Tuesday, 9 February 2010

Lies, Damn Lies and Transport Assessment Statistics

(chart legend; orange colums are % fans arriving by car, purple columns are % fans driving to stadium)

What the chart above shows are the results of four surveys. The surveys asked football fans how they travel to watch football; from left to right they are;

1) a survey completed in 2006/07 of supporters in the Premier League,
2) a survey completed in 2008 of supporters in the Football League,
3) a survey completed in 2008 of Bristol City fans.
4) the figures taken from the 2009 Transport Assessment provided to support Bristol City's application for a new stadium at Ashton Vale.

In the chart above the orange columns show the total number of people who will travel by car (i.e both drivers and passengers) whilst the purple columns show car drivers only (and thus the number of cars that need to find parking).

You can see that for the first three columns the ratio between the number of cars and the number of people travelling by car is consistent. The pattern is that the more people who travel by car, the more cars there are - which is simple common sense. It also shows that, just as in many other situations, most of the cars are occupied only by a driver, with every third or fourth car also carrying a passenger - this is shown more clearly in the chart below which shows the ratio between car drivers and car passengers.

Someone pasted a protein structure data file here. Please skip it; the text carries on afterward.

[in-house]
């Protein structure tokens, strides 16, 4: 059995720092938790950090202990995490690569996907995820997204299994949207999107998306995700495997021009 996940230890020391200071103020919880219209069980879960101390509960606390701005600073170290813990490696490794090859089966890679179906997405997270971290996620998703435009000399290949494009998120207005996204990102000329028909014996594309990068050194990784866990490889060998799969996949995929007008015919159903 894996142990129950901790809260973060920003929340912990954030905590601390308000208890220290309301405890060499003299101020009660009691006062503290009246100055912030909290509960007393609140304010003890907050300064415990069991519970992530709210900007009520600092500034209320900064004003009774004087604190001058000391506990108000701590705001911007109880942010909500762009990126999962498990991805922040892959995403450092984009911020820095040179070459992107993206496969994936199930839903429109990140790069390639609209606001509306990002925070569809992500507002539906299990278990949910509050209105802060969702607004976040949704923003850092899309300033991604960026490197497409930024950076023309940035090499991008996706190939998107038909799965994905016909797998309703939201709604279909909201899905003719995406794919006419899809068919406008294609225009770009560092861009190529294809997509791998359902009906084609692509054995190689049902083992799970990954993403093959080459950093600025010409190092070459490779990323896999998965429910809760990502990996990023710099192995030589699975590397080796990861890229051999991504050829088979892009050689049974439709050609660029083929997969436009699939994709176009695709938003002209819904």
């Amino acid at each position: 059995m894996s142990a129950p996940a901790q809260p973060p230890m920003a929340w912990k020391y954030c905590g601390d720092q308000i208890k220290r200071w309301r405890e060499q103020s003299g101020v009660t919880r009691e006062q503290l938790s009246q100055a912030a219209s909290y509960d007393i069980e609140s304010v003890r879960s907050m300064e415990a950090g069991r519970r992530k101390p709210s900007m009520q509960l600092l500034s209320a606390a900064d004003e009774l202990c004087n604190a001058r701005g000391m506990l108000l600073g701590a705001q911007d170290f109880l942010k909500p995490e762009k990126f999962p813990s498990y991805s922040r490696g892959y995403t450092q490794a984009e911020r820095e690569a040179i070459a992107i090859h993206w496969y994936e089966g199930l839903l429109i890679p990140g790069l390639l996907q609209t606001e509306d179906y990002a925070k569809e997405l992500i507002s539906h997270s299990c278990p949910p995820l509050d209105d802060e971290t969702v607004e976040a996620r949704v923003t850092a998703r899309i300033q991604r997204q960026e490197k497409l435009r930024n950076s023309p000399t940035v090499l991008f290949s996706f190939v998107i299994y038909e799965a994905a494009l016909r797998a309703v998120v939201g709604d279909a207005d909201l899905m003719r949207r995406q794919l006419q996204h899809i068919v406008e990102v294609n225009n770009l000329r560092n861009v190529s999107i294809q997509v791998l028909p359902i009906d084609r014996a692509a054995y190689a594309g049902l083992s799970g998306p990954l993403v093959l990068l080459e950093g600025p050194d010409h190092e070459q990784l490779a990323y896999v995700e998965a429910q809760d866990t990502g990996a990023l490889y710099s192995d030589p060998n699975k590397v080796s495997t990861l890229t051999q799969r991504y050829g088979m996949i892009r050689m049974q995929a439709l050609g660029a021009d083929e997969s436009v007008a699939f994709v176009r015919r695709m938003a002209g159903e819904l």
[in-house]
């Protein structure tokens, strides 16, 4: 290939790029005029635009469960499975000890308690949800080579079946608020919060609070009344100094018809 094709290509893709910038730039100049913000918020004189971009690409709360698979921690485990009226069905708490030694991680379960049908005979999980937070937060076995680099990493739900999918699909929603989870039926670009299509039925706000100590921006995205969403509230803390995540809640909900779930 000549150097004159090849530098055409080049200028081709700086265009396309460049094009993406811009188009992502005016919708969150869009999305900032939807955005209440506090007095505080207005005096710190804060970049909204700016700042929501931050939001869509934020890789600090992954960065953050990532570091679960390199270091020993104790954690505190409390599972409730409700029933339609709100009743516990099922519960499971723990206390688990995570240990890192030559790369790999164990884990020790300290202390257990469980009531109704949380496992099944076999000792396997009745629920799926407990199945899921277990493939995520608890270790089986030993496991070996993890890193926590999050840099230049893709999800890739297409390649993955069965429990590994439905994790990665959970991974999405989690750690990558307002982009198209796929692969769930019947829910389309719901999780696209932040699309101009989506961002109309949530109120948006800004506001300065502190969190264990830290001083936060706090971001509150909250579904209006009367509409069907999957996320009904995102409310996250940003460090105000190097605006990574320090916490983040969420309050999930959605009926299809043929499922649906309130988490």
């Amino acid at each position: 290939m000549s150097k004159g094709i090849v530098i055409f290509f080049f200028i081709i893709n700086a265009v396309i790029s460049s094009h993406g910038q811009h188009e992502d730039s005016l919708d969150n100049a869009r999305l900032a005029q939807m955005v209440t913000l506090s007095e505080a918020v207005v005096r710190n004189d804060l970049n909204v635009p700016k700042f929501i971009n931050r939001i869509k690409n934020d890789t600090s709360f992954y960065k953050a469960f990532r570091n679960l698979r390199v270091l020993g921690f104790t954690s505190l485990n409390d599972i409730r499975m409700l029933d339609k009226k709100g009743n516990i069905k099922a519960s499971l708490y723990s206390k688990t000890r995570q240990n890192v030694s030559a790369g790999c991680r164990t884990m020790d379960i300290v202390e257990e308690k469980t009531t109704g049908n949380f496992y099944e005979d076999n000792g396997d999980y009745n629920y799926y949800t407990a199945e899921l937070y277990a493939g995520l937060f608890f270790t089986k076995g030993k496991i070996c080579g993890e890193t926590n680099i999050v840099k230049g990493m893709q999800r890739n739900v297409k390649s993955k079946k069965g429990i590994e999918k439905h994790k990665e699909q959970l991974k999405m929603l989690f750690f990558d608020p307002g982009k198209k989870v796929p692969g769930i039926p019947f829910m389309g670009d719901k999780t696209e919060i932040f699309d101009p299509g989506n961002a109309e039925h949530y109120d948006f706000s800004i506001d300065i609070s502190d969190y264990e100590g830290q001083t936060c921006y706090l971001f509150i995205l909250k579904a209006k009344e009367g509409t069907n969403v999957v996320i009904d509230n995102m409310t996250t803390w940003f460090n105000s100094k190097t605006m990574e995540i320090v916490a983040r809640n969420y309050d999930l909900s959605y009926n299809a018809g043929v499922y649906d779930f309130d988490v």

(ratio of car passengers to car drivers)

It is only when you get to the final set of figures that we see a totally different pattern. In this scenario, even through an even higher percentage of people are predicted to travel to the new Ashton Vale stadium by car, the number of car drivers (and thus cars) will apparently drop by about 40% in terms of share because every car driver will be taking 1.6 passengers compared to to a ratio of 3 or 4 drivers to every passenger in the other surveys.

The Transport Officers responsible for determining whether the Transport Assessment provided by the developers was robust concluded that the disparity between it and the other fans survey was explained by the fact that "the survey of existing fans would have overestimated the number of drivers relative to passengers who in many cases will be children".